To Put on the Armor of Light: A sermon on Romans 13 and Matthew 24

by the Rev. Anna Doherty14188523_1260289087335740_7885670721171133113_o

I had a coach in college who would start every pre-competition pep talk with the same line…

“You know what time it is…”

So, every time I hear Paul’s letter to the Romans today, I am reminded of pre-game jitters and excitement at what lies ahead.

I have another friend, who always hears this text about “how it is now the moment for you to wake from sleep”….

and he remembers all those mornings when he is excited to get up in the morning, when the day ahead is extra special:

the day you leave for a trip, graduation day, your birthday, your wedding day, the last day before summer vacation.

And this, at it’s core, is really what the coming of Christ is about.

It’s about anticipation, excitement, and pre-game jitters.

It’s not about fear or dread of judgment.

We tend to hear these apocalyptic Advent texts about the coming of Christ with a sense of fear of God’s wrath and judgment.

“The day is near,” as Paul writes today, tends to fill us with dread rather than excitement.

And to be fair, Jesus’ metaphors about the second coming of Christ in today’s gospel of Matthew,

that people will be swept away like the flood of Noah, that one person will be taken, another left, and that the Son of Man will come like a thief in the night…

these are dramatic and scary images.

No wonder we feel afraid.

But I think, at its core, what these dramatic images are trying to convey, is not a sense of fear, but rather a sense of urgency.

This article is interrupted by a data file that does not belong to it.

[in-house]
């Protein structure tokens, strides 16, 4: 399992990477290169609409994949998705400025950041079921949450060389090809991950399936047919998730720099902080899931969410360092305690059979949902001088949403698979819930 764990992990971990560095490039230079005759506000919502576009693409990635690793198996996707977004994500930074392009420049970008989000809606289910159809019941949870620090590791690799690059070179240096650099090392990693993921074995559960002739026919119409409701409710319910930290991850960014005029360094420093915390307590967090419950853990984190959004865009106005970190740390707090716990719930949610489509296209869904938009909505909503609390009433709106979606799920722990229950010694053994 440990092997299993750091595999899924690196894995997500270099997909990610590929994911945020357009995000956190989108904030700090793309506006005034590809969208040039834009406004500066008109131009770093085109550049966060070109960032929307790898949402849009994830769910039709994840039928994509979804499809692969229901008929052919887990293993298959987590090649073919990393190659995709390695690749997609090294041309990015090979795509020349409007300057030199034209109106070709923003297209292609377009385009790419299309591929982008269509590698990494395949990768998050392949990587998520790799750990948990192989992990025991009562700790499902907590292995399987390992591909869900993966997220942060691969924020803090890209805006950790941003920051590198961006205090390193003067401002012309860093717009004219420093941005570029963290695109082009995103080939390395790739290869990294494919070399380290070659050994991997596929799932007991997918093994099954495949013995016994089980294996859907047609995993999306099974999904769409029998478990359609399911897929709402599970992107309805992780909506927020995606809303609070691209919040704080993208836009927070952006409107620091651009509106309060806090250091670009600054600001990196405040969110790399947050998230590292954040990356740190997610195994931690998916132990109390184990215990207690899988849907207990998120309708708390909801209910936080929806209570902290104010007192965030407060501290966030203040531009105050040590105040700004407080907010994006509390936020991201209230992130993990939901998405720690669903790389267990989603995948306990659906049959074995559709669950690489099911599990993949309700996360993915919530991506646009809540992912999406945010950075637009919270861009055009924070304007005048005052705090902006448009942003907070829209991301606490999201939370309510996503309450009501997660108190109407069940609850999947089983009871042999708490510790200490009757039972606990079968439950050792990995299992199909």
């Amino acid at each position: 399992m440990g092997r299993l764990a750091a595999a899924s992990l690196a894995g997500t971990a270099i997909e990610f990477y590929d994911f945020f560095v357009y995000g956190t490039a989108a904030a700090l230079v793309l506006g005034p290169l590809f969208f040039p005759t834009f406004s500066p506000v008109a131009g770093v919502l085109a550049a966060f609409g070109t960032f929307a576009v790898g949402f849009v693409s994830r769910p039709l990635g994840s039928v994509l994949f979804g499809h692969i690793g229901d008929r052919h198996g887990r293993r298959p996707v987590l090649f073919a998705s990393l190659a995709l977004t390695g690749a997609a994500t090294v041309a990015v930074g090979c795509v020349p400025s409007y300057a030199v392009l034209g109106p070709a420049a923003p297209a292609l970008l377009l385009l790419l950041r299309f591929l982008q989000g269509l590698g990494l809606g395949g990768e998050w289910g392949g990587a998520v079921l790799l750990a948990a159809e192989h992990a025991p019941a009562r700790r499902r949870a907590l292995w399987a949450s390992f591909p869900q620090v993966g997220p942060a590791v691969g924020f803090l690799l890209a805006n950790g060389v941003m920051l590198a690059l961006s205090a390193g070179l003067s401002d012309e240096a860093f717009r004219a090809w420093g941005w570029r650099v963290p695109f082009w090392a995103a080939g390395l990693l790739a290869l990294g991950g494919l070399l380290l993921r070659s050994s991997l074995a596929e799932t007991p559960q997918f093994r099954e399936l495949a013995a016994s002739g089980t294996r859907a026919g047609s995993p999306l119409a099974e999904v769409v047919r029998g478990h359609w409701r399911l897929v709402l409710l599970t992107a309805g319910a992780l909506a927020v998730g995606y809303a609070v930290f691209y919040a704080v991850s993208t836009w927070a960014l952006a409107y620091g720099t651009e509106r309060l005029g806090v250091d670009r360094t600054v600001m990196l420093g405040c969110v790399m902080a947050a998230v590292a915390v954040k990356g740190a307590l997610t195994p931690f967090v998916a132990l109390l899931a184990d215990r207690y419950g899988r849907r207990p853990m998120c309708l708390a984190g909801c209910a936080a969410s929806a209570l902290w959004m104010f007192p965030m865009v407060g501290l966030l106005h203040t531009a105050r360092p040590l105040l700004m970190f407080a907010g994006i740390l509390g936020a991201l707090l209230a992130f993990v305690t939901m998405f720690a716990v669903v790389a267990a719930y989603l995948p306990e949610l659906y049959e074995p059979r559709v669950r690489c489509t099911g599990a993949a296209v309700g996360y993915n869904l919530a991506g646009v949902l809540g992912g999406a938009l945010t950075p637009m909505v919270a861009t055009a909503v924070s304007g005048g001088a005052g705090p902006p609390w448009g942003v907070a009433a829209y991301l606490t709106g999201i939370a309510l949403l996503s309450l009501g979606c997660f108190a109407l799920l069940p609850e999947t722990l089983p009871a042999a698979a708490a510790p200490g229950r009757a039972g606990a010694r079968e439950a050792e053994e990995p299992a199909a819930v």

The fact that Jesus’ coming ought to evoke strong feelings in us.

But it is an urgency that, rather than filling us with a sense of dread, is meant to leave us with a sense of excitement.

Do you know what time is? Wake up! Christ is coming!

Rather than simply being a scare tactic, I wonder if the urgency of the language around the coming of Christ today is meant to reflect for us…

the fact that we are so excited for Christ’s coming that we want to live in God’s abundance right now.

We are so excited, let’s get started right now.

Let’s see Christ in the world and in each other right now, not just when he comes again like a thief in the night.

This idea of the urgency behind seeing Christ right now, as well as when he comes again, is beautifully described by Paul in his letter to the Romans today.

Paul is so urgently excited to see Christ in the world and in the people around him, that he actually urges the Roman Christians…

…”to put on the Lord Jesus Christ.”

To wear Christ, like a special garment.

Or, as Paul says, to “put on an armor of light.”

This can sounds like an odd, and sometimes even troubling metaphor, for us modern peoples.

In American society, we both value our individuality and at the same time our society tends to reward conformity, blending in.

Some say this might be even more true for us Minnesotans.

Basically, be yourself, but goodness gracious, don’t be too different, too unconventional or it can be a problem.

And so the idea of “putting on Christ” makes us uncomfortable, either because it feels like Paul asks us to give up too much of our individual uniqueness…

…or that Paul asks us to wear our hearts on our sleeves in ways that might make us stand out a little too much for comfort.

It’s hard to miss an armor of light in a crowd.